The highlight of the days ride was finding a canal full of perfectly clear water. It appeared as blue as a swimming pool, and was too inviting to resist. We stripped to our lycras, found a spot where steps had been cut into the bank and a rope provided to prevent bathers from being swept away, and waded in. The water was ice cold. Where the hell did a river's worth of crystal clear ice cold water come from? While we were very slowly and wincingly immersing ourselves, clutching the safety rope for dear life, some local youths appeared, took one look at us, and ran full speed along the towpath, leaping down on to the sloping concrete bank and in one movement springing off it into the middle of the fast flowing canal. The implication was clear: this is how it's supposed to be done. Duly chastened, we passed half an hour or so playing 'anything you can do I can do better, or at least try and probably not die'.

Once in Ludhiana, a huge commercial centre of Punjab, we found a public phone and called Sunita,
-OK, go to the bridge and wait there. My brother will pick you up.
-How will he recognise us?
-...

Staying with Sunita was far more relaxed, since there were no accumulated hangers on, our stay was pre-arranged, and as Sunita has lived in germany for 14years we weren't representing anything particularly foreign or exotic. Sunita's sister, who spoke better English, repeatedly told us how her British visa was refused for want of a letter of invitation. We sympathised, and it seems the embassy were pretty rude to her, which made me angry. It's fair enough to reject visas, that's their perogative, but there's no need to be insensitive.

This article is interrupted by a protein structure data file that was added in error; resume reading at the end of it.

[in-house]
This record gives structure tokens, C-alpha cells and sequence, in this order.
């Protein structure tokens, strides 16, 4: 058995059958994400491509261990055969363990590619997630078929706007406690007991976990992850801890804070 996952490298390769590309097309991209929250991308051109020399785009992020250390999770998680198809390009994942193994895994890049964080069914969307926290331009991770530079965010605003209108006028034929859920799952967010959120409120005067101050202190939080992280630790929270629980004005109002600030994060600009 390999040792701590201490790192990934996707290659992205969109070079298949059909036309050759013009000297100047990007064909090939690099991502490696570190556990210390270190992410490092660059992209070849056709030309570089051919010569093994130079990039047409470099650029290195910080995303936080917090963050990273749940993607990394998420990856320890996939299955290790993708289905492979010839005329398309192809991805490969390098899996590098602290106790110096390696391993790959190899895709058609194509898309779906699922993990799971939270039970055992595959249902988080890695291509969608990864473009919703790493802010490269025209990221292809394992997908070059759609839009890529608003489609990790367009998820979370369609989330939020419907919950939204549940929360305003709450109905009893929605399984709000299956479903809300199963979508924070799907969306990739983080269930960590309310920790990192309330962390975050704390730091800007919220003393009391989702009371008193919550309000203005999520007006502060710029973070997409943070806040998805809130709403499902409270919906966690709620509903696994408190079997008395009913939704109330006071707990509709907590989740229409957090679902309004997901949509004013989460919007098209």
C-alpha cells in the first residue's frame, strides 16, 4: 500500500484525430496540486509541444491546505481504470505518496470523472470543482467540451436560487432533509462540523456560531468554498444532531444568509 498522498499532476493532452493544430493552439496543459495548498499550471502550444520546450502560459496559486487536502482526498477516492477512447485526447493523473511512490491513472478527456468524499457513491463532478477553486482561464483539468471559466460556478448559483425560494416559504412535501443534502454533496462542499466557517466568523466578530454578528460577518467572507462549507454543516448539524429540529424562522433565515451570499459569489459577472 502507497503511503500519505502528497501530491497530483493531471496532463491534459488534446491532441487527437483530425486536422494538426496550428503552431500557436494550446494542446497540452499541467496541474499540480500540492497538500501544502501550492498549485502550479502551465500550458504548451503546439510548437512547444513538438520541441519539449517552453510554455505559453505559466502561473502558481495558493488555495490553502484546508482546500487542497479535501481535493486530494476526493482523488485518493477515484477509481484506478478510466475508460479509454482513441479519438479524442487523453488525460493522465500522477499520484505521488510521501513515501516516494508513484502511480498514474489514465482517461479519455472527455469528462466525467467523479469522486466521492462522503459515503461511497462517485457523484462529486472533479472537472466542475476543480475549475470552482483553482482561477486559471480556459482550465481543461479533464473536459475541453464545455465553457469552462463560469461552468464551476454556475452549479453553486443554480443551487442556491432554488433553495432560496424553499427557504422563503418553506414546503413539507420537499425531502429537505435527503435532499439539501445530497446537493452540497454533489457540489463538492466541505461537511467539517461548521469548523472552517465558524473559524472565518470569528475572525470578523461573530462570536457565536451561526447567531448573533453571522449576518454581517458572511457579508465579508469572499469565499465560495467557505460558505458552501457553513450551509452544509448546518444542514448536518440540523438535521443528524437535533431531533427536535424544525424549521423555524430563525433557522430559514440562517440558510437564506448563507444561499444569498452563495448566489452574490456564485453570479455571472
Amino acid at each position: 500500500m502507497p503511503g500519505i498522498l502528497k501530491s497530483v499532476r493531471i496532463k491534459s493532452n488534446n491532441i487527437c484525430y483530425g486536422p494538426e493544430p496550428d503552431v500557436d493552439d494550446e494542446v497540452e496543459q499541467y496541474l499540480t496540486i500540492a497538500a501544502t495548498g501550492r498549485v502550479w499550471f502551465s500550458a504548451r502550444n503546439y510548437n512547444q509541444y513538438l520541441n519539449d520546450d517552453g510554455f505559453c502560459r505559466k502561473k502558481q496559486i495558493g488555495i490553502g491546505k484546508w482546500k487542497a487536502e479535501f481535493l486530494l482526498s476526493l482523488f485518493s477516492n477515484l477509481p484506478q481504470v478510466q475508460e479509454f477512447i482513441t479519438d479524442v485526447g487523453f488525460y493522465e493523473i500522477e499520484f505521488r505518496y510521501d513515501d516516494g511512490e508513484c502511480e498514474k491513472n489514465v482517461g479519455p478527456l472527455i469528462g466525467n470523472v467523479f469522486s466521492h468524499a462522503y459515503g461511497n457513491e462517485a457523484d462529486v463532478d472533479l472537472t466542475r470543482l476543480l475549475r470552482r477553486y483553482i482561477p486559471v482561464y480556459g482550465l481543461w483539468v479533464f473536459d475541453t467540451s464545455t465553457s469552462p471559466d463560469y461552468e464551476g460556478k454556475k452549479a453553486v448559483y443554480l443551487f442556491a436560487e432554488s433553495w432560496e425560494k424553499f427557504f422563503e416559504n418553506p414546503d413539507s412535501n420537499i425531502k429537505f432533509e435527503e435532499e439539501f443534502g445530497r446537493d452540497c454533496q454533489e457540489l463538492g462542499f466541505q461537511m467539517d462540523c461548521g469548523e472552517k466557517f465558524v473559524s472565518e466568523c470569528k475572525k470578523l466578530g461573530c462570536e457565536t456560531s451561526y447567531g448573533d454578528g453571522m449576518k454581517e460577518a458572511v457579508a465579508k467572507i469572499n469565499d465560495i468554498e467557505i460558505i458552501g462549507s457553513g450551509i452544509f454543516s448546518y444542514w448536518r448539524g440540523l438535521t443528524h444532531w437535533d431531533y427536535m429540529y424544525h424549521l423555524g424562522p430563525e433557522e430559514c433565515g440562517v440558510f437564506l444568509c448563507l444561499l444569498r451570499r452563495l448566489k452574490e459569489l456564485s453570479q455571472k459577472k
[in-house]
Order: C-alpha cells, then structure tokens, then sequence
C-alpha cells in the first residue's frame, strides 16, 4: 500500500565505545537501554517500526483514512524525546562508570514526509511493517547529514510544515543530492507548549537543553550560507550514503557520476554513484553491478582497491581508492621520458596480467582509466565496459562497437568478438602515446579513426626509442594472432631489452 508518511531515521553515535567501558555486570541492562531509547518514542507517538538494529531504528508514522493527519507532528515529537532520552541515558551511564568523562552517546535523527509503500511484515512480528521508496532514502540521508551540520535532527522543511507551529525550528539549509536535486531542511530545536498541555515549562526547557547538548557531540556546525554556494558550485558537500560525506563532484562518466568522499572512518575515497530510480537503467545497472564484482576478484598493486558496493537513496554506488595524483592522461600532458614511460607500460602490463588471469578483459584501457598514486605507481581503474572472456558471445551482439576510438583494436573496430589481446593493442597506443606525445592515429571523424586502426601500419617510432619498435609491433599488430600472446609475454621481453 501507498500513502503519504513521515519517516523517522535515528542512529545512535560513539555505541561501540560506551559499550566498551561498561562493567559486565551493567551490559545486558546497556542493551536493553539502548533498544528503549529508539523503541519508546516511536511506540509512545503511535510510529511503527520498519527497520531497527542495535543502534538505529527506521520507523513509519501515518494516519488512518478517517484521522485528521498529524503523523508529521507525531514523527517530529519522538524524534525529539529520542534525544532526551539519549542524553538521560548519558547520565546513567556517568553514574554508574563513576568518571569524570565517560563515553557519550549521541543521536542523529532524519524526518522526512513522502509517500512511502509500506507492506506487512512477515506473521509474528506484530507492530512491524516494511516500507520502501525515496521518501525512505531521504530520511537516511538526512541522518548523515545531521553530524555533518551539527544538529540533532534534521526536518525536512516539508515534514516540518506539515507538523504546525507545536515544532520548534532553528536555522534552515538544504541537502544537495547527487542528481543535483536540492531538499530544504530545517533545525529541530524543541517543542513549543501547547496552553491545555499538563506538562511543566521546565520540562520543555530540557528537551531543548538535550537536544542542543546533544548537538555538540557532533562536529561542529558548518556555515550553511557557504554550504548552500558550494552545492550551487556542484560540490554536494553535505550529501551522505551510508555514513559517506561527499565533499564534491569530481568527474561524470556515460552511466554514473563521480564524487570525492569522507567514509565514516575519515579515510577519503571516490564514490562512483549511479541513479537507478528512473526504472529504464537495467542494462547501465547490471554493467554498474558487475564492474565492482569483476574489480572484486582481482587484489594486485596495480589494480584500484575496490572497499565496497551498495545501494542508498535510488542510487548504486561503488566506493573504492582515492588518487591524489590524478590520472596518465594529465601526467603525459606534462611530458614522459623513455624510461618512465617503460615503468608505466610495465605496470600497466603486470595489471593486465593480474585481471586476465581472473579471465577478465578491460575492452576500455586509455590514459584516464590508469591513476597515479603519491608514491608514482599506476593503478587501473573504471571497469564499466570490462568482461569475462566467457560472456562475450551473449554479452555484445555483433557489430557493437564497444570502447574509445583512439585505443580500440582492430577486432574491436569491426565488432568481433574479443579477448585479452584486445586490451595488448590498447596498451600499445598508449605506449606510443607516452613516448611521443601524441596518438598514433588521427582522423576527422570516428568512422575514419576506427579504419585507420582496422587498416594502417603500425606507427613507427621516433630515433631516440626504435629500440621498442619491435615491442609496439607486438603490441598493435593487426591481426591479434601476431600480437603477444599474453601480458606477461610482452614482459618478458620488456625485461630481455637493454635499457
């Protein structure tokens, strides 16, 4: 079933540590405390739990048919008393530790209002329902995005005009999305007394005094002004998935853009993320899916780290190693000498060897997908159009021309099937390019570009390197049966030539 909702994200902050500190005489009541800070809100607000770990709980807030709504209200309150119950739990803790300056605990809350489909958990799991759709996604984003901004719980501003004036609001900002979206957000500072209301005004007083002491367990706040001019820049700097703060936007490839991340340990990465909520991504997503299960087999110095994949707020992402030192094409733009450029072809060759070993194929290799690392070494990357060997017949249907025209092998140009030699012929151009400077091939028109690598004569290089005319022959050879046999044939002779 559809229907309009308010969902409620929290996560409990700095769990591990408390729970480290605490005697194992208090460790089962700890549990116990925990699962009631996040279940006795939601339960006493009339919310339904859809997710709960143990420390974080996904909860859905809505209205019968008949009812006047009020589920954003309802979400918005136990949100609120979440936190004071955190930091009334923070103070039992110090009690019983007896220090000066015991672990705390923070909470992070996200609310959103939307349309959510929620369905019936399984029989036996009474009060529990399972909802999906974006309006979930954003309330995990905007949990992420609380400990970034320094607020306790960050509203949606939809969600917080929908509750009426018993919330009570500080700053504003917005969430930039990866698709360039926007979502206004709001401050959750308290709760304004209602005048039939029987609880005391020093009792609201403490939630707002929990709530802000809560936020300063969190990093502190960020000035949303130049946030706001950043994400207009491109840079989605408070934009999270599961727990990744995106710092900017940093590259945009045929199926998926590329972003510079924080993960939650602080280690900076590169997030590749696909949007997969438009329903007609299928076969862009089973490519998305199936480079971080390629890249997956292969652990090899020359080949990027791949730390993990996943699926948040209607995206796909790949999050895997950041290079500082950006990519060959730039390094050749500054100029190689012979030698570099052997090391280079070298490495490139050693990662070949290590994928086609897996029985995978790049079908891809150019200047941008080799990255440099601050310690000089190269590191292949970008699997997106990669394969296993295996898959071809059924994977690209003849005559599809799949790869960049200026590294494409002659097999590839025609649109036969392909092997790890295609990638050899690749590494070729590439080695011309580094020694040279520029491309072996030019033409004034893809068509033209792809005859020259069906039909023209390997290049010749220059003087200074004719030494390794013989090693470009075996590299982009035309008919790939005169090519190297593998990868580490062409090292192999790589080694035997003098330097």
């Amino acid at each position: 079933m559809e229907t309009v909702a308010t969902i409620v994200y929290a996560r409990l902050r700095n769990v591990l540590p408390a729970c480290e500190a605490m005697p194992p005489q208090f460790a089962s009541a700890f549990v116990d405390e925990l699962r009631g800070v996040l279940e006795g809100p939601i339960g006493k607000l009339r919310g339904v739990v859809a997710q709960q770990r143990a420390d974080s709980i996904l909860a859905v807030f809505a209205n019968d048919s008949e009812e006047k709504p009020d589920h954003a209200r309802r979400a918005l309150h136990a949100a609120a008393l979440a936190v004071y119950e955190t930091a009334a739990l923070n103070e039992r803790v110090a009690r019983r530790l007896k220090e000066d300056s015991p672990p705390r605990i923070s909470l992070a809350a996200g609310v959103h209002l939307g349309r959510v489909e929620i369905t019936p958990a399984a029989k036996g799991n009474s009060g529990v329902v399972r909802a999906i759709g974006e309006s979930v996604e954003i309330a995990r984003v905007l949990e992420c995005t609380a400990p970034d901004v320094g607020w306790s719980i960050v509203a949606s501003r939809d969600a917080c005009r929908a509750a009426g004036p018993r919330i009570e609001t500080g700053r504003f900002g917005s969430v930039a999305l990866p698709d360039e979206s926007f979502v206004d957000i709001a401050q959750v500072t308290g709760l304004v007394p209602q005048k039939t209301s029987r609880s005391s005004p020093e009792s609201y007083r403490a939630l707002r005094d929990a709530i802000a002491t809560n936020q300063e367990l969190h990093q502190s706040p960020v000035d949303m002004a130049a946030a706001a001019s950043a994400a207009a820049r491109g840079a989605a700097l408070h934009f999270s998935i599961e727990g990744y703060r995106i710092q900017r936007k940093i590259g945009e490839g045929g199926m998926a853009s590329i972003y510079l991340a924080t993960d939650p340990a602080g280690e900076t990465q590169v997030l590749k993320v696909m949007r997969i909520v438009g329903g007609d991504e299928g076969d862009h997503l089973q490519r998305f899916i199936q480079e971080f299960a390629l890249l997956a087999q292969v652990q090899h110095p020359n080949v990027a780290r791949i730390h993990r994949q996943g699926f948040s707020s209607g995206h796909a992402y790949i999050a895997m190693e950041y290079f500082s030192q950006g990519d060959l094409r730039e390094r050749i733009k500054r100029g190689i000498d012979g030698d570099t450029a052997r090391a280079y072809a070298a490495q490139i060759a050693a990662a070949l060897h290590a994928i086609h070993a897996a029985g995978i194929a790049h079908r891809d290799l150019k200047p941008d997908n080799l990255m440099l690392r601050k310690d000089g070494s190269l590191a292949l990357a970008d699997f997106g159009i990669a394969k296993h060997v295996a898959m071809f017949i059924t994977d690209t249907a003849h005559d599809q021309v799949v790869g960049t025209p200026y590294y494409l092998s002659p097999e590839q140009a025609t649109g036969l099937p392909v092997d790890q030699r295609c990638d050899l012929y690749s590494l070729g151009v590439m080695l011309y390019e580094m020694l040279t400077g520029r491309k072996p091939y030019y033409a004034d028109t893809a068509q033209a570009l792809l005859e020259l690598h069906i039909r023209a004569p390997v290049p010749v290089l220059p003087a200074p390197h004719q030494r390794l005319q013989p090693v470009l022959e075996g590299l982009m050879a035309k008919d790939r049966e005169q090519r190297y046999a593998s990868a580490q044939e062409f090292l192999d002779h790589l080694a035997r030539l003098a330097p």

We were given charpoys (strung bed, usually found in roadside dhaba's for truckers and cyclists to nap on, basically the cheapest bed going) to sleep on in the courtyard, which was half inside and half out- there was a fan above, and it was surrounded on three sides by the house. We slept well, and were given a traditional north india breakfast- parathas stuffed with paneer (cheese) and onion, with curd (yoghurt). We were very appreciative of this, and the exra parathas and mangos we were given for the road.

After Ludhiana Punjab became somewhat less developed, and by the end of the day we'd reached the top of my very first Himalayan foothill, about 700m above sea level, 20km from the border of Himachal Pradesh. We camped in some woods on the hill, for the first time finding a genuinely wild site where we could be confident noone would find us. I was therefore somewhat amused when someone did find us, the following morning, whilst looking for a secluded spot to take their morning shit. They just looked a bit sheepish and wandered off again.